World Cup soccer has highlighted the nation of South Africa. Less well known is how South Africa’s turbulent racial history and its transition, beginning in 1994, from a racially segregated state to one built on equality and inclusion has influenced other countries. We know Nelson Mandela played a huge role in South Africa’s change, but no less significant has been the leadership of Bishop Desmond Tutu. This man has been credited with finding a way to allow repentance to flourish at a time when revenge came knocking at the door. He is also credited with a restorative approach that has been embraced by many groups, including Canada’s First Nations people.
Every student who graduates from middle or high school should be able to identify Bishop Tutu and know his story, which shows what can happen when a nation adopts “restorative practices” to deal with a generation of brutal injustice. Bishop Desmond Tutu was the architect and leading proponent of implementing the “Truth and Reconciliation Commission” (TRC). This commission oversaw and recorded the stories of thousands of victims and provided an opportunity for the perpetrator of injustice to meet the victim and seek reconciliation and request amnesty from prosecution.
To read, to listen to, and to see the grievances experienced by the victims and the abuses perpetrated by those in power elicits disbelief and perhaps shame in those who familiarize themselves with the stories. Students will need to confront this troubling question: How can people be so brutal to one another? However, to see and hear people forgive and to ask for forgiveness for unspeakable cruelties will overpower the despair and leave students with a sense of wonder at what forgiveness can accomplish. Those who are willing to uncover the facts surrounding this South African experience will learn some very valuable life lessons.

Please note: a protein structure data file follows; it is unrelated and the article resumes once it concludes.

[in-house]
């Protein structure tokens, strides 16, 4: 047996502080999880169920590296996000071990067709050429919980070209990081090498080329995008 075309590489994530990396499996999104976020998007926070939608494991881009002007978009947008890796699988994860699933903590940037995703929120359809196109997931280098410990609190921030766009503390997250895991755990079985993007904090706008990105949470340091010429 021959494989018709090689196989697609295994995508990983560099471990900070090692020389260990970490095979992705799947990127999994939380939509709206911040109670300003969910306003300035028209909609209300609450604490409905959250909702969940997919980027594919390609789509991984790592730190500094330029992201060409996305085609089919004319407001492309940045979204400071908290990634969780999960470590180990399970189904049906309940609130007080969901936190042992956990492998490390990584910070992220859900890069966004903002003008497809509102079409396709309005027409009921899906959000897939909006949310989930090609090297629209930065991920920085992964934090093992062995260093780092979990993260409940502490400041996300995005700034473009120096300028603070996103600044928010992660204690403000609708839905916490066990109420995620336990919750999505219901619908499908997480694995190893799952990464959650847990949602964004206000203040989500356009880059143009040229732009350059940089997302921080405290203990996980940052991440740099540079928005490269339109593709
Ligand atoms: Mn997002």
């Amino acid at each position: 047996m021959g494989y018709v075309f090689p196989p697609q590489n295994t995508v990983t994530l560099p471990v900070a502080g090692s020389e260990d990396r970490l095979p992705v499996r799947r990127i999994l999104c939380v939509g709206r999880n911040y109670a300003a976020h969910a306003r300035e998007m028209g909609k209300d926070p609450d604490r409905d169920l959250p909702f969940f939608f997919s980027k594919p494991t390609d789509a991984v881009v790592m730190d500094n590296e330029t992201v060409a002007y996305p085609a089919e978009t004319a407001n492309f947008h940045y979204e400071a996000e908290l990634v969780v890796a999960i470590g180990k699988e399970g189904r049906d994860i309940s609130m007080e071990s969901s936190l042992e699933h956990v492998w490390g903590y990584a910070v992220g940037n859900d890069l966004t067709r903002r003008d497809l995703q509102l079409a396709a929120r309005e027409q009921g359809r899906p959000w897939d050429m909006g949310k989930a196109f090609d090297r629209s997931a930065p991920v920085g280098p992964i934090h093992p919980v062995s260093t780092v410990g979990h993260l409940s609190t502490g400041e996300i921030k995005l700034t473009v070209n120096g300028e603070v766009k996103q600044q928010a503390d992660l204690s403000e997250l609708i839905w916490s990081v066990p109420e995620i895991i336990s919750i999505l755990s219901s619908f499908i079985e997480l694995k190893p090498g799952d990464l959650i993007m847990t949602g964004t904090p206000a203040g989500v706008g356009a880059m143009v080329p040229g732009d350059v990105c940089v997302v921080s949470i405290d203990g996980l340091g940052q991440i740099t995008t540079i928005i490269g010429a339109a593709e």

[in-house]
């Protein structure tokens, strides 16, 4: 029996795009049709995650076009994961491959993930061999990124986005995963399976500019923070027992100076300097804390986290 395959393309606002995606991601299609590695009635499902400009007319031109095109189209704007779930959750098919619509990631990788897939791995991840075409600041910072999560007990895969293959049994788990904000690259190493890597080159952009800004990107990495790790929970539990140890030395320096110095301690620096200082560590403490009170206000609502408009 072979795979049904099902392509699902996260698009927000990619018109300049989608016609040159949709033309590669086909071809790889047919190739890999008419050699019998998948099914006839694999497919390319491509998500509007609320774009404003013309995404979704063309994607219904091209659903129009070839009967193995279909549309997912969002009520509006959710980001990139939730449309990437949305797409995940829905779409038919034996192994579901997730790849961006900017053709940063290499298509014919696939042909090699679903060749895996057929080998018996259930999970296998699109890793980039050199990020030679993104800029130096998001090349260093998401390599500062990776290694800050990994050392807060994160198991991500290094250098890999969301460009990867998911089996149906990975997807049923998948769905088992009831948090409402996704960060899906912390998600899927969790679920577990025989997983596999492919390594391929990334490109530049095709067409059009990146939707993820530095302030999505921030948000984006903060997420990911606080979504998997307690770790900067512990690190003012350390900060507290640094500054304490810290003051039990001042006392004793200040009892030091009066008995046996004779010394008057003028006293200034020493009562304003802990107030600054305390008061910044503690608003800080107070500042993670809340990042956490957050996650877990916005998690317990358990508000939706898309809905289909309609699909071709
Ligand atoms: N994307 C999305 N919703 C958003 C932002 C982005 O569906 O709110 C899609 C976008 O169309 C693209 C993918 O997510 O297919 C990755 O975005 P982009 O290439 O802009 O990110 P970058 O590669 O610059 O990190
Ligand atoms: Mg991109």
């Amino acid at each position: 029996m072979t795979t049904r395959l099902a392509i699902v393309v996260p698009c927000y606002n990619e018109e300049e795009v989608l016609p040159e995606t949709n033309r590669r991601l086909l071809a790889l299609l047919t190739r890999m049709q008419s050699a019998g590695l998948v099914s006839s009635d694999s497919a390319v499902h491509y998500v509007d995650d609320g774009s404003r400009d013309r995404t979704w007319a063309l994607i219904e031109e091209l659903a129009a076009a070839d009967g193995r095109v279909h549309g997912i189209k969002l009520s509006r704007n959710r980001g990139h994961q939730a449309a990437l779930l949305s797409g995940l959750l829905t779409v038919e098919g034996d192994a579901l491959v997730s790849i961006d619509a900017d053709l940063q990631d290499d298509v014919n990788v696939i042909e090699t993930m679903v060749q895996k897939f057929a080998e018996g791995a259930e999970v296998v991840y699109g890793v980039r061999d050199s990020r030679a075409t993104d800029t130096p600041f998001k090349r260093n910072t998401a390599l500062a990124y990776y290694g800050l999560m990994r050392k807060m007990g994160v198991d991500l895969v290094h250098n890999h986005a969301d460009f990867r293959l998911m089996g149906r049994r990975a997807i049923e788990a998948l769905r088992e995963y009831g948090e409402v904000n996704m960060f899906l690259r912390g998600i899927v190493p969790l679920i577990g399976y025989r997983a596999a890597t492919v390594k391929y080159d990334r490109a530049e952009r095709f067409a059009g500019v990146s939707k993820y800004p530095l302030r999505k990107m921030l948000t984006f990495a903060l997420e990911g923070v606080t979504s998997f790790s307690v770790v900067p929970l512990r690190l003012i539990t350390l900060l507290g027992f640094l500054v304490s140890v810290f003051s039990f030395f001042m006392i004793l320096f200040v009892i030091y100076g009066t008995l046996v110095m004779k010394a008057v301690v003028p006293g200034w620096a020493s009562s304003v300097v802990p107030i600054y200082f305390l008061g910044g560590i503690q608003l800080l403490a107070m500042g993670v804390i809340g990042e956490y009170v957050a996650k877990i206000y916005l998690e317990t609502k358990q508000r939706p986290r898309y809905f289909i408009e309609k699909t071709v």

Students in Christian schools hear about the need for forgiveness and restoration all the time. For many, the phrase “Jesus died to forgive me of my sins” has become a thoughtless mantra. So how do Christian teachers equip their students to think about the concept of forgiveness? The South African story provides a compelling example that students need to hear. The message of “forgiveness” of Jesus was carried through the centuries by the church and was picked up by Bishop Desmond Tutu and contextualized for the new South Africa.
When the TRC’s work was finished and the report presented to the government, Bishop Tutu had this to say: “The TRC was “an indispensable way to healing. Let the waters of healing flow from Pretoria today as they flowed from the altar in Ezekiel’s vision to cleanse our land, its people, and to bring unity and reconciliation. We will have looked the beast in the eye. We will have come to terms with our horrendous past and it will no longer keep us hostage. We will cast off its shackles and, holding hands together, black and white will stride into the future, the glorious future God holds out before us—we who are the Rainbow people of God—and looking at our past we will commit ourselves: Never again!”
A little known fact is that Bishop Tutu’s approach to reconciliation has been adopted recently by the Canadian government and First Nations people.